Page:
What can we say about the solution of this PDE?

by mousakas
Tags: solution
mousakas is offline
Apr28-12, 07:21 AM
P: 5
I would like to find some functions F(x,y) which satisfy the following equation

\frac{F(x,y)}{\partial x}=\frac{F(y,x)}{\partial y}

For example this is obviously satisfied for the function
F= exp(x+y)

I would like however to find the most general closed form solution.
Do you have any ideas?
Could it be that it has to be a function of x+y only for example?
I tried to get some info by taylor expantions but I was not so succesful.
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JJacquelin is offline
Apr28-12, 07:52 AM
P: 745
Consider any differentiable function F(x+y)
mousakas is offline
Apr28-12, 01:47 PM
P: 5
Does it have to be nececairly a function of x+y ?

Office_Shredder is offline
Apr28-12, 08:39 PM
P: 4,499

What can we say about the solution of this PDE?

Let u=x+y and v=x-y. Then F(x,y) can be re-written as F(u,v) and
[tex] \frac{\partial F}{\partial x} = \frac{\partial F}{\partial u} + \frac{\partial F}{\partial v}[/tex]
[tex] \frac{\partial F}{\partial y} = \frac{\partial F}{\partial u} - \frac{\partial F}{\partial v} [/tex]

So for these to be equal we get that [tex] \frac{\partial F}{\partial u} + \frac{\partial F}{\partial v}= \frac{\partial F}{\partial u} - \frac{\partial F}{\partial v}[/tex]
which reduces to [tex] \frac{\partial F}{\partial v}=0[/tex]

so F is a function of u only (i.e. F can be written as F(x+y))

This is a fairly common technique for finding the solutions to differential equations like this - divine what the answer should be then use a change of variables to prove it
mousakas is offline
Apr29-12, 12:57 PM
P: 5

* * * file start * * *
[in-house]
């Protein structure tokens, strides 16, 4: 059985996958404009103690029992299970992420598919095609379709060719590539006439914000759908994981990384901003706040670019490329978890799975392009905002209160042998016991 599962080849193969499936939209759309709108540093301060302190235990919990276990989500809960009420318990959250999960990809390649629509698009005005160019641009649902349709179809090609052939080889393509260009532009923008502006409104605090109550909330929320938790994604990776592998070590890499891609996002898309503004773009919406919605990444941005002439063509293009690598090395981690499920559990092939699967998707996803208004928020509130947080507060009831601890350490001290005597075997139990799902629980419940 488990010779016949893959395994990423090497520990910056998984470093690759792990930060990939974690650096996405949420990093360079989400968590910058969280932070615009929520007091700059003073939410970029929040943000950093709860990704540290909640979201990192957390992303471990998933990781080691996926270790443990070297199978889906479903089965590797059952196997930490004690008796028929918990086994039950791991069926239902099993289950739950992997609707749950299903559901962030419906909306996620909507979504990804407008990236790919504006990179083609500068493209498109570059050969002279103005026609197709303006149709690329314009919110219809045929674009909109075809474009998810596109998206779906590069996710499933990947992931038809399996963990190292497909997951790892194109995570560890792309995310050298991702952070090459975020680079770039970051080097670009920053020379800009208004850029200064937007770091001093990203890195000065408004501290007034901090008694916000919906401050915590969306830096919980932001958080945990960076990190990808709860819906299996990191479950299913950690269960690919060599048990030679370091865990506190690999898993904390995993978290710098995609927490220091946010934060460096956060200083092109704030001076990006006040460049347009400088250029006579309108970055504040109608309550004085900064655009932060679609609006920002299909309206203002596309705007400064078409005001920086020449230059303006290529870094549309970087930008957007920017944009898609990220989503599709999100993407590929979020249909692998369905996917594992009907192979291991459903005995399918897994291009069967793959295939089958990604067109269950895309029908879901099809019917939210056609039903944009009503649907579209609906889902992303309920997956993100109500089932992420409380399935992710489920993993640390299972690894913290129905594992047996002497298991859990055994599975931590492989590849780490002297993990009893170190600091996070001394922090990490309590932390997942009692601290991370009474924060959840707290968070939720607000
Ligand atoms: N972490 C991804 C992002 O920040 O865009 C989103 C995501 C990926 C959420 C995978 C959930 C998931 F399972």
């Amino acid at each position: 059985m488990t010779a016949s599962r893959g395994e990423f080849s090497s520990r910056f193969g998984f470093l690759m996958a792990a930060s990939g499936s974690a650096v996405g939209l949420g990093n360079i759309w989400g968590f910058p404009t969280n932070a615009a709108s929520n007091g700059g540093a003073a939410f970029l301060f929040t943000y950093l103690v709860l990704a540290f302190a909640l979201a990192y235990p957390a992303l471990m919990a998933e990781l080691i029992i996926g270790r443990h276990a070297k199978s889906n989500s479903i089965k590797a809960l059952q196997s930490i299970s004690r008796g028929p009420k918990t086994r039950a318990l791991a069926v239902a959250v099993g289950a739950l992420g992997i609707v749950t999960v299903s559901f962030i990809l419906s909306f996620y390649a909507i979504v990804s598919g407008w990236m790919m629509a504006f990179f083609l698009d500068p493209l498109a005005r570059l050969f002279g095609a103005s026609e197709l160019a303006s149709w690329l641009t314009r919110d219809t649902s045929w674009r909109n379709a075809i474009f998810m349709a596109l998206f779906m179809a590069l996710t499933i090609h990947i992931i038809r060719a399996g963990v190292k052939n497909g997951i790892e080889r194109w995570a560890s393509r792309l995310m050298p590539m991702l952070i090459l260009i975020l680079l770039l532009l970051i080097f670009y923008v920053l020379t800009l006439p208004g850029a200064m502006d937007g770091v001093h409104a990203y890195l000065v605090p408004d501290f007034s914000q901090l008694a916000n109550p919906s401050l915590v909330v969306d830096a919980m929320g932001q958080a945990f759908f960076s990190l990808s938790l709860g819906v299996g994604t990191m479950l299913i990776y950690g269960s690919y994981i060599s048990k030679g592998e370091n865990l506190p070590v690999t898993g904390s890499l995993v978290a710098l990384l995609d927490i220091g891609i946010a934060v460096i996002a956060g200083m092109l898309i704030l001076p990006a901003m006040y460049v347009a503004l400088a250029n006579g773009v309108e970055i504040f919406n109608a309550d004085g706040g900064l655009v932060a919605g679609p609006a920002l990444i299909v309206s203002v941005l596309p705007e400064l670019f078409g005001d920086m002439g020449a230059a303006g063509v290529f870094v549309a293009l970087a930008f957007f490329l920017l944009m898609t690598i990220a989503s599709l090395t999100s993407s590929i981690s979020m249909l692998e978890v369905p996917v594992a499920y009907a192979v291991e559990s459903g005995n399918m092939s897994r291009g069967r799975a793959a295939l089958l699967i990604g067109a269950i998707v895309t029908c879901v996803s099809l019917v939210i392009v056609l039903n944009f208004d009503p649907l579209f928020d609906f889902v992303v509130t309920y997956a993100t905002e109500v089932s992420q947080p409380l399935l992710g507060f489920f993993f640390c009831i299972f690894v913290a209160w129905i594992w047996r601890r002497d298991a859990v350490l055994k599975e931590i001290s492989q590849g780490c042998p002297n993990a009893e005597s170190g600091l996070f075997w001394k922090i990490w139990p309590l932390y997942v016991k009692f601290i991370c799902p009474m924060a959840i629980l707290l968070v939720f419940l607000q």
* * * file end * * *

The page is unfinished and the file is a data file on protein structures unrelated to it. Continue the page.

Thank you both for your answers :)

look also that the function in the r.h.s. is not F(x,y) but F(y,x)
For example if
That's what confuses me.
Office_Shredder is offline
May1-12, 08:34 AM
P: 4,499
Ahhh, my mistake, I misread the question. Let's define
[tex] G(x,y) = \frac{\partial F(x,y)}{\partial x}[/tex]

Then all the equation in the OP is saying is that

So G is any function which is symmetric in x and y. Then integrating w.r.t x says that
[tex] F(x,y) = \int G(x,y) dx + H(y)[/tex]
integrate G with respect to the x variable. The "constant of integration" in this case is is a function which is constant in x, so can be any function of y.

An example of a solution:
Pick G(x,y) = x2+y2. Then [tex]F(x,y)=\frac{x^3}{3}+y^2x+H(y)[/tex] where H(y) is any function you want.
mousakas is offline
May2-12, 07:00 AM
P: 5
Thanks for the help ;)
hunt_mat is offline
May3-12, 04:19 AM
HW Helper
P: 1,585
What about the method of characteristics? Have you tried that? that should tell you that the solution are propagated along certain curves (or in this case lines), You need to know some Cauchy data first though.

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